Friday, January 28, 2022

Kohuroa River Walkway


The tell tale sign of a kingfisher nest is a hole in a tree, in this case a puriri, with noisy chicks inside. That  sound builds to a crescendo rather like cicadas when the chicks hear the adults calling bringing fresh food to them.

A strong Easterly hits the Bay

Saturday, January 22, 2022

Miranda-Time for Reflection.

 A perfect hot, calm and blue sky day to visit the Miranda Shorebird Centre and catch up with Keith to hear news about the birds and Centre activities. Also to share sad notes about the loss of a great member of the shorebird team-Jim Eagles who sadly  passed away just recently.

I had many enjoyable meetings with Jim when he joined me for the Wader bird counts at Shoal and Ngataringa estuaries over recent years . We would chat over coffee afterwards and he was such an interesting and learned man to share some time with. He is deeply missed by all. 

Visiting Miranda brought that home today and it was good to have some quiet time reflecting on lost friends while enjoying the many thousands of birds some feeding but mostly roosting at high tide today. 

Saturday, January 15, 2022

Camping at the Kohuroa Walkway

 We were here at a similar time last year ago van camping near the walkway. The weather is brilliant with a gentle sea breeze to keep the heat down but with plenty of swims at the nearby bay that was not problem at all. No sign of young NZ dotterel this year but fun watching two young kingfisher begging their parents for food.

Saturday, January 8, 2022

Kaipara - The Terns

The mission was to check out the white fronted Tern colony that had been displaced by recent storm driven high tides and so the birds had Island hopped to this smaller Island to continue nesting.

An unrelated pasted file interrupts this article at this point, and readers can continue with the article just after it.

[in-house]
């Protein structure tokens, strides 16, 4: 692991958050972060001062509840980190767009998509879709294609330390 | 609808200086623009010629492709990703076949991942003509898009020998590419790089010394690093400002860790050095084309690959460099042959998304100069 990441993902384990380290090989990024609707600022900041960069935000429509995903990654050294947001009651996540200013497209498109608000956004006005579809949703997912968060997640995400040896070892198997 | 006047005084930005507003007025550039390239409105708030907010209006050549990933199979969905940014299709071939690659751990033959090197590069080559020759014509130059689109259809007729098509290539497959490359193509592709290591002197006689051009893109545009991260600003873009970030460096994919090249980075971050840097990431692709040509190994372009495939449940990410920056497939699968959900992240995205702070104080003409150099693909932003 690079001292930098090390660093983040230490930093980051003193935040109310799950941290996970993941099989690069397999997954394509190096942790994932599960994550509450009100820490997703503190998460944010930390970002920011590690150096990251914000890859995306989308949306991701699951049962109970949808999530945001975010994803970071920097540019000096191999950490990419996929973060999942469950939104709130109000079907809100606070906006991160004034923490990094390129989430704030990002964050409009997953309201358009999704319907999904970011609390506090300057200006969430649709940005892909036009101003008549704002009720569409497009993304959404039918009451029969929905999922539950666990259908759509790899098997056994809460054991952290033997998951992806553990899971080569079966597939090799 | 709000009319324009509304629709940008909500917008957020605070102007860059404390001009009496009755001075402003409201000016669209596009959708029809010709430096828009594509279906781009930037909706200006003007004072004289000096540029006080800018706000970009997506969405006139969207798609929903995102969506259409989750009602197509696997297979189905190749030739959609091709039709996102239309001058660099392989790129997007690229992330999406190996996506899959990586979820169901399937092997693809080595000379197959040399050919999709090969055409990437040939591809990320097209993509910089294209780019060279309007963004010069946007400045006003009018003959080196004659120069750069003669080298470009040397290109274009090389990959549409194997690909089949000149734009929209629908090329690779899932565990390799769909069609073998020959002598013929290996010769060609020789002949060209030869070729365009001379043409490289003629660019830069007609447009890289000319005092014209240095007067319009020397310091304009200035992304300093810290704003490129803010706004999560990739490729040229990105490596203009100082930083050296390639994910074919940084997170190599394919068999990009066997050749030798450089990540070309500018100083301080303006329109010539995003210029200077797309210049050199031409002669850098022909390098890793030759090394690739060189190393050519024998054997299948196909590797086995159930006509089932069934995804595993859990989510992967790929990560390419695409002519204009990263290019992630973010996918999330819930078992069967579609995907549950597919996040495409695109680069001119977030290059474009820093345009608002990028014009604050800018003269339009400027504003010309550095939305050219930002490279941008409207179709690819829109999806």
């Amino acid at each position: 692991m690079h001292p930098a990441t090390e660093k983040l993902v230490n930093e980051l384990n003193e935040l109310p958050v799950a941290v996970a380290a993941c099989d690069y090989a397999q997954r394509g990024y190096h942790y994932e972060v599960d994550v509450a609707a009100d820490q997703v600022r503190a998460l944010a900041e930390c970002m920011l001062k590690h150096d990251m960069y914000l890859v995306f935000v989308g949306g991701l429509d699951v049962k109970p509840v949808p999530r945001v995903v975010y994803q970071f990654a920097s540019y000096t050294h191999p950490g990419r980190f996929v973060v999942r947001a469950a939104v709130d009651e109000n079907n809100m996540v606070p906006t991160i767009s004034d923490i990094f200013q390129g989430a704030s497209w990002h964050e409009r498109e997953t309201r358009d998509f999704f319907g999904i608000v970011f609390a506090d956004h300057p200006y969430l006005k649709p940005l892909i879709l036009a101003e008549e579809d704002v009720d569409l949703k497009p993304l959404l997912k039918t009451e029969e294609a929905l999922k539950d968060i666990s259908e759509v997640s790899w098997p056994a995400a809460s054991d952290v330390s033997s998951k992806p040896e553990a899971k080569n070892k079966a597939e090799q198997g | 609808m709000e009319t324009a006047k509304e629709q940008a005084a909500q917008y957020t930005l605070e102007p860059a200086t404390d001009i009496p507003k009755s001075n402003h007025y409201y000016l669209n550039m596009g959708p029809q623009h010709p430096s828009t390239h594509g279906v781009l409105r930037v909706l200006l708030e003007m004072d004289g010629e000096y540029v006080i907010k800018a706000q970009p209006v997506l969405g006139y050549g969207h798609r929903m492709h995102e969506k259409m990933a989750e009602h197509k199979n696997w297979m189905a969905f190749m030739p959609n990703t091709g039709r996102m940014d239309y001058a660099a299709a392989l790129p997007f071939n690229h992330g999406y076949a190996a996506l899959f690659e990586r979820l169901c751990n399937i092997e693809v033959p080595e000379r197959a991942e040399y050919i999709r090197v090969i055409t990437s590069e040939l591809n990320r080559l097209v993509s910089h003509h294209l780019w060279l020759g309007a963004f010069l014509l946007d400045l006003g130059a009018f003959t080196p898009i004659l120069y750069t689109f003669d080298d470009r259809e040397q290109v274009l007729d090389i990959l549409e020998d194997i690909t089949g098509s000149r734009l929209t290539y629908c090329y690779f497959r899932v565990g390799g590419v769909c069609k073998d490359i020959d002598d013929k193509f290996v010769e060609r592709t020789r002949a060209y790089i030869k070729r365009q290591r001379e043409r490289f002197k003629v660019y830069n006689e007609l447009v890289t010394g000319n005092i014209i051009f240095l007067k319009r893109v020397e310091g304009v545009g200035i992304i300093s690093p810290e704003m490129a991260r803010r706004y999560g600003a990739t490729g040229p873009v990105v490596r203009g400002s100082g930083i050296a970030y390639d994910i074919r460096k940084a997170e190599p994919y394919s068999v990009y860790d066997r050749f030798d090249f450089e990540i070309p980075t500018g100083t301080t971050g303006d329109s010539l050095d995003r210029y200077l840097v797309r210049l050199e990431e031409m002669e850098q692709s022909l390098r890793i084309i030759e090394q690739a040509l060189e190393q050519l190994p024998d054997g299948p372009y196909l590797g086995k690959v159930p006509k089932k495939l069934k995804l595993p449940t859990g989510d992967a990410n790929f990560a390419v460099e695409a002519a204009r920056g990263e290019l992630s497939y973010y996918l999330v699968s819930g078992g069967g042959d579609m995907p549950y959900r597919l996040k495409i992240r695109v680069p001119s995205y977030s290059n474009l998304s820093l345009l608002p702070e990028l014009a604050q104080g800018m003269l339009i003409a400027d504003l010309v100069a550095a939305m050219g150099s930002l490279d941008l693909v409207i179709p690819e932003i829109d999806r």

We had the usual low tide drag of the the kayaks through and to the muddy channel edge but knew we would be rewarded on the way home later as the tide would be  in with a lovely paddle back right up to the boat ramp.

The birds were certainly here in large numbers we estimated between 350 -400 nesting pairs although it was difficult to ascertain if all the birds on the ground were nesting. as it was now high tide.

 Certainly we could see the heads of the white fronted tern chicks as they peeped out from under their parents protective wings. In amongst them was a SBBGull nest complete with a well developed juvenile. Predation could be a risk for the white fronted terns with such capable predators in their midst. 

Also at this high tide roost site were a mix of thousands of SIPO's, red-billed gulls. Knots and Bar-tailed Godwit all rather fidgety and suddenly they were all up except the nesting white fronted terns who just stayed on task protecting their young and eggs. 

Just before this estimated 6- 7 thousand mix of species  took off five Fairy tern with their flickering  quick direction changing flight flew in briefly but soon left heading down the eastern side of the island. Later we were able to observe one of these birds at the western high tide roost site that the disturbed birds had now settled at.